Carter Page, a former foreign policy adviser to President Trump’s campaign says a report the FBI obtained a secret court order to monitor his communications last summer are “very encouraging,” because it shows he is being made a political scapegoat in the investigations into potential ties between Trump associates and the Russian government, reports Politico. Page said “further confirmation is now being revealed” about how he has been the subject of a Foreign Intelligence Surveillance Court, or FISA, warrant. Targets of them are not notified. The Washington Post reported that the FBI had compiled a lengthy file and obtained a FISA warrant against Page in July because there was probable cause to believe the energy consultant was acting as an agent of a foreign power.
Page told Politico he was being investigated, at least in part, for remarks he has made – including during a speech in Russia last year – that were highly critical of U.S. energy policy. The FISA court was created after a series of embarrassing disclosures about how the U.S. government improperly spied on dissenters. Despite claims by Page and others that FISA warrants have been used to gather intelligence for political reasons, the application process has layers of oversight to prevent that from happening.
The agency needs tens of millions in supplemental funding to protect President Trump and his family. There are 40 percent more people under protection than in other non-campaign years.
The Secret Service is grappling with how to constrain the rising costs and unexpected strain that have come with protecting a new first family as large, mobile and high-profile as any in modern history, the New York Times reports. Dozens of agents from New York and field offices across the country are being temporarily pulled off criminal investigations to serve two-week stints protecting Trump family members, including the first lady and the youngest son in Manhattan’s Trump Tower. Others assigned to the highly selective presidential protective division had hoped for relief after a grueling election year. That hope evaporated as they work more overtime hours and spend long stretches away from home because of the Trump family’s far-flung travel.
Agency leaders are negotiating for tens of millions of dollars in supplemental funding to help offset the sky-high costs of securing Trump Tower and other high-profile family assets like Mar-a-Lago in Florida. It is a figure that will only continue to rise. “They are flat-out worn out,” said Rep. Jason Chaffetz (R-UT), chairman of the House Committee on Oversight and Government Reform. The agency must contend with what amounts to an increase of 40 percent more people under its protection compared to a noncampaign year. There are growing concerns among current and former officials in the Homeland Security Department and on Capitol Hill not only about how the Secret Service will keep up, but also what it might mean for its recovery from the high attrition, low morale and spending caps that have plagued it in recent years.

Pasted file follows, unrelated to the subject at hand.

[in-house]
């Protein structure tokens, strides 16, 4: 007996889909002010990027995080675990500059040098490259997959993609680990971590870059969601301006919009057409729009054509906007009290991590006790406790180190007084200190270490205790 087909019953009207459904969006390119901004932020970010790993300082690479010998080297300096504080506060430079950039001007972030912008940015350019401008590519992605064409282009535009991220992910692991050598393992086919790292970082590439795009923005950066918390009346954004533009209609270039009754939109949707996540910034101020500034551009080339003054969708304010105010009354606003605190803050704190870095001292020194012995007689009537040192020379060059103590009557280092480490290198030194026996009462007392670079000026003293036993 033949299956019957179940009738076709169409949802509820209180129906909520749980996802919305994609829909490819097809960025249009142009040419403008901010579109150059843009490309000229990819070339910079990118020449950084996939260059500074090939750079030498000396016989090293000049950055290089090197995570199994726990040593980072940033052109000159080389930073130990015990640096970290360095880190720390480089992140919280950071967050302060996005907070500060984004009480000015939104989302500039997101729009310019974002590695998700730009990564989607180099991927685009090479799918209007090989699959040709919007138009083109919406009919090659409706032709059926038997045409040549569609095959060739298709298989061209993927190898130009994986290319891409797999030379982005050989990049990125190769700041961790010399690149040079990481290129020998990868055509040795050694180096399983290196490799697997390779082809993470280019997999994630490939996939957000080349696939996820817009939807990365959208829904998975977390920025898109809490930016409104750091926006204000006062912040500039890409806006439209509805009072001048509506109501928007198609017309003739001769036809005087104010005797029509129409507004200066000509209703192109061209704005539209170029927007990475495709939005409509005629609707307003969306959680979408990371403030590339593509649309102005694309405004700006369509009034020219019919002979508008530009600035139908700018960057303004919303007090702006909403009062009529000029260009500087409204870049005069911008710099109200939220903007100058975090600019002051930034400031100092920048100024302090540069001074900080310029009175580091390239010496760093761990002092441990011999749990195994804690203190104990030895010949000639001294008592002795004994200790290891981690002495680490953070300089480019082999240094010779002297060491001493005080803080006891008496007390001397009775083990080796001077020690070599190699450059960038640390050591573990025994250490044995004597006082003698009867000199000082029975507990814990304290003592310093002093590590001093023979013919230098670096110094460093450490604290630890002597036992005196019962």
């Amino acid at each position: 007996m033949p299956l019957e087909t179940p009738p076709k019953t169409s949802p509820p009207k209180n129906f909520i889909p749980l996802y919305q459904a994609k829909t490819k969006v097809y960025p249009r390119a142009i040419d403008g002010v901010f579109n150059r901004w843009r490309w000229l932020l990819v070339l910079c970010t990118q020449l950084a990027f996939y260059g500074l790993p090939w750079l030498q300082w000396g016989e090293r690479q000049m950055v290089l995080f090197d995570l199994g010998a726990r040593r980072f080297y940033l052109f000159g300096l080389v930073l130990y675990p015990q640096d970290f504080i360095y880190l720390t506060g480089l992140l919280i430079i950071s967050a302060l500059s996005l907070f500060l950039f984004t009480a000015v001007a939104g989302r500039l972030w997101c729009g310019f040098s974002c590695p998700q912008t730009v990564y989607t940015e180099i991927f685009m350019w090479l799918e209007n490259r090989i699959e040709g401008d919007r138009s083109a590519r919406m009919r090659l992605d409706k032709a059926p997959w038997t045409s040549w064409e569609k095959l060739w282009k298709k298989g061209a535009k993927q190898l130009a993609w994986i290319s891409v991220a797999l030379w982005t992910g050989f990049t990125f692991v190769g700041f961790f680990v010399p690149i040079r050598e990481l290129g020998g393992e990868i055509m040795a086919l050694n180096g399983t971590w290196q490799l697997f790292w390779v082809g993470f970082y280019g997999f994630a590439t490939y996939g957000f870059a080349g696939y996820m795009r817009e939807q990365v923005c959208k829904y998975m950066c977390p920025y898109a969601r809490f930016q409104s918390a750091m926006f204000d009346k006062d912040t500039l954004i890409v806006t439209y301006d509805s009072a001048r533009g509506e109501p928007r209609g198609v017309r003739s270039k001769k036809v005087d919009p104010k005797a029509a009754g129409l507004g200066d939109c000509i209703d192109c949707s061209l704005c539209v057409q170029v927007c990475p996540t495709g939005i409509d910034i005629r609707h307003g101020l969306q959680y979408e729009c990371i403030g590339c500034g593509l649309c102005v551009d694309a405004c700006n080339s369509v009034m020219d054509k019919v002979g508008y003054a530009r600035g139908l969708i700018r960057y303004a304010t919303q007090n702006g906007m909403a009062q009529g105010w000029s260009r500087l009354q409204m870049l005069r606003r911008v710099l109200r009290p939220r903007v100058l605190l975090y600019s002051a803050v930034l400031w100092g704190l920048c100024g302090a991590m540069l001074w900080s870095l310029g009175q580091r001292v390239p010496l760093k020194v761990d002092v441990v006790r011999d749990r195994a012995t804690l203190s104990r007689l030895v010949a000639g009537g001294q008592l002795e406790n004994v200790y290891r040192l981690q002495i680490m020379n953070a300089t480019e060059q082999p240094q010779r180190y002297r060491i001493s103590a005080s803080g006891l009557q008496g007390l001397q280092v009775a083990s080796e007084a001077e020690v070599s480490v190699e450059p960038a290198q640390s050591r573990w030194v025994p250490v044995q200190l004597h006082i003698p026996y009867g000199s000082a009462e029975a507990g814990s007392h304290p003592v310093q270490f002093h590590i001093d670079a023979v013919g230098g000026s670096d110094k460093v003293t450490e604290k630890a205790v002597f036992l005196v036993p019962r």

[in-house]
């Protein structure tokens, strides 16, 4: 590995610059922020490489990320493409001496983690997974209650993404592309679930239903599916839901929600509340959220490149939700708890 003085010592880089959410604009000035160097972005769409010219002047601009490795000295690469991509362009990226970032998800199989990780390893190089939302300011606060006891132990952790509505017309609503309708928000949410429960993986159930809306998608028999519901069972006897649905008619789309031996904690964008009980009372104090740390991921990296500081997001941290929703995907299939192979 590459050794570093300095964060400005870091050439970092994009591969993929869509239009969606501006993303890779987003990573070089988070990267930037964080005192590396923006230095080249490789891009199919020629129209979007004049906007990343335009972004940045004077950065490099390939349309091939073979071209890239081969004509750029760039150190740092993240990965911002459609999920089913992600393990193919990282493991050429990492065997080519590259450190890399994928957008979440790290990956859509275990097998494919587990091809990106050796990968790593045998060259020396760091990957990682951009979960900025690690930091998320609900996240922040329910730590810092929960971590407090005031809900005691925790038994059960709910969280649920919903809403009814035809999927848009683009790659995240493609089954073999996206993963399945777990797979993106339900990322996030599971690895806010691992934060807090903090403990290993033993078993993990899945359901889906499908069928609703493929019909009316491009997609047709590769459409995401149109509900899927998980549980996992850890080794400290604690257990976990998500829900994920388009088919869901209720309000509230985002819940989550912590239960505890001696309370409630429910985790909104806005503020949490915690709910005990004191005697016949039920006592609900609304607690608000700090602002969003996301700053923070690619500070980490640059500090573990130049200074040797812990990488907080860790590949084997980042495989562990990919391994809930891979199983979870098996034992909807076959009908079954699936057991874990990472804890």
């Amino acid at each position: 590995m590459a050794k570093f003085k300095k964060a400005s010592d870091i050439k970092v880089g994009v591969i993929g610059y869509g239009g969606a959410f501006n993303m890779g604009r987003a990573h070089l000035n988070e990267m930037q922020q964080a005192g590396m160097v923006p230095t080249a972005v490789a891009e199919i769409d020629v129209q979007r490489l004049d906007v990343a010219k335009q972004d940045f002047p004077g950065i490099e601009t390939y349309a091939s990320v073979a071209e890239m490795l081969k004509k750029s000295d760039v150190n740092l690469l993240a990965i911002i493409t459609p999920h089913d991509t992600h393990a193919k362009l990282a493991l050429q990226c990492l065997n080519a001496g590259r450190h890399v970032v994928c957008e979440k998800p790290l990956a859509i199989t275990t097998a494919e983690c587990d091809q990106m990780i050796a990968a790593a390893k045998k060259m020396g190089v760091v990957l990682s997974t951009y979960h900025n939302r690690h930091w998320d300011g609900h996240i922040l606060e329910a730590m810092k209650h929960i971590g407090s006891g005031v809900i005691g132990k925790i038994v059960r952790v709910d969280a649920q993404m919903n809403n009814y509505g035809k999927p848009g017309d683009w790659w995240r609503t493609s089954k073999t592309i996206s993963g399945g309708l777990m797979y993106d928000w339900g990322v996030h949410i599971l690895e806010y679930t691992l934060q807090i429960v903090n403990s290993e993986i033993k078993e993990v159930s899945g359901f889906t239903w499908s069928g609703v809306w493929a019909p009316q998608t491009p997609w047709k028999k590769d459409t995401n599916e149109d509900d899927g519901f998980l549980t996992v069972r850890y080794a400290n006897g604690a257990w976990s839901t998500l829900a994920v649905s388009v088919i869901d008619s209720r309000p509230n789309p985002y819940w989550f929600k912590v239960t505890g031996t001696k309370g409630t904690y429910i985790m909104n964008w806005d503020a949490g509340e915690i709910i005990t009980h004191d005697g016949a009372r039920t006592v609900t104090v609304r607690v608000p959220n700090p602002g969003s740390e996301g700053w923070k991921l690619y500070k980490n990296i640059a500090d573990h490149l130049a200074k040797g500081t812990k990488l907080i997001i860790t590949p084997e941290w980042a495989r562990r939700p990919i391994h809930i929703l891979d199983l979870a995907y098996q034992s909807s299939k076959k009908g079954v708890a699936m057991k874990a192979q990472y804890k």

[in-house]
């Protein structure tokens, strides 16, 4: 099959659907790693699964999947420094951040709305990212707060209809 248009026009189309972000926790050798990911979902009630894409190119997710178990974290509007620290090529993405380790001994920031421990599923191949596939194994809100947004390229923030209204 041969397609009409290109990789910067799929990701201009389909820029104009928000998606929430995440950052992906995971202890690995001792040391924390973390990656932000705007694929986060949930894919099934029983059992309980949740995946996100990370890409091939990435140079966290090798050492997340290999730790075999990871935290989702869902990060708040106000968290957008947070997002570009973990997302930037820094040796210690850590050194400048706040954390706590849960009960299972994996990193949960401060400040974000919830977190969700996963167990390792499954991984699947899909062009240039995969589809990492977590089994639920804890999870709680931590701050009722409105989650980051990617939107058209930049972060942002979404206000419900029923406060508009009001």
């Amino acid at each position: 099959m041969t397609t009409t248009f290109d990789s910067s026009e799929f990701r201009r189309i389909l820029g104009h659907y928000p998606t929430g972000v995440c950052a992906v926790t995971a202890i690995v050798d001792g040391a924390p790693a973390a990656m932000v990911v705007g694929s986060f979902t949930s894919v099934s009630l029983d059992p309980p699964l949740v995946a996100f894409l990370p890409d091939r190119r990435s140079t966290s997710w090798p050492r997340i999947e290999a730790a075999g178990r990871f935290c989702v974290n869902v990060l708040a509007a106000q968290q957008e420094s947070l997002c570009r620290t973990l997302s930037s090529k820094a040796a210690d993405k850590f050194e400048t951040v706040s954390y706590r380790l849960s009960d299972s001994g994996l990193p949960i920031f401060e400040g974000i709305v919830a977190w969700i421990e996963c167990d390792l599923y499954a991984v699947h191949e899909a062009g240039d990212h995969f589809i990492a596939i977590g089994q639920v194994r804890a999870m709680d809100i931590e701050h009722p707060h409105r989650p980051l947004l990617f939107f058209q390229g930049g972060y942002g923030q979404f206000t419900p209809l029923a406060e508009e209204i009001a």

In tweets, Trump says Obama headed a “Nixon/Watergate” plot to wiretap his Trump Tower headquarters last fall. Experts doubt that it happened. “You can’t just go around a tap buildings,” one tells the Washington Post.
President Trump angrily accused former president Obama of orchestrating a “Nixon/Watergate” plot to tap the phones at his Trump Tower headquarters last fall, the Washington Post reports. Citing no evidence to support the explosive allegation, Trump said in five tweets that Obama was “wire tapping” his New York offices before the election in a move he compared to McCarthyism. “Bad (or sick) guy!” he said of his predecessor, adding that the surveillance resulted in “nothing found.” A Breitbart report Friday suggested that Obama used “police state” tactics last fall to monitor the Trump team.
Trump has been feuding with the intelligence community since before he took office, convinced that career officers as well as holdovers from the Obama administration have been trying to sabotage his presidency. “It’s highly unlikely there was a wiretap,” said one former senior intelligence official familiar with surveillance law. “It seems unthinkable. If that were the case by some chance, that means that a federal judge would have found that there was either probable cause that he had committed a crime or was an agent of a foreign power. A wiretap cannot be directed at a U.S. facility without finding probable cause that the phone lines or Internet addresses were being used by agents of a foreign power or by someone spying for or acting on behalf of a foreign government. “You can’t just go around and tap buildings,” the official said.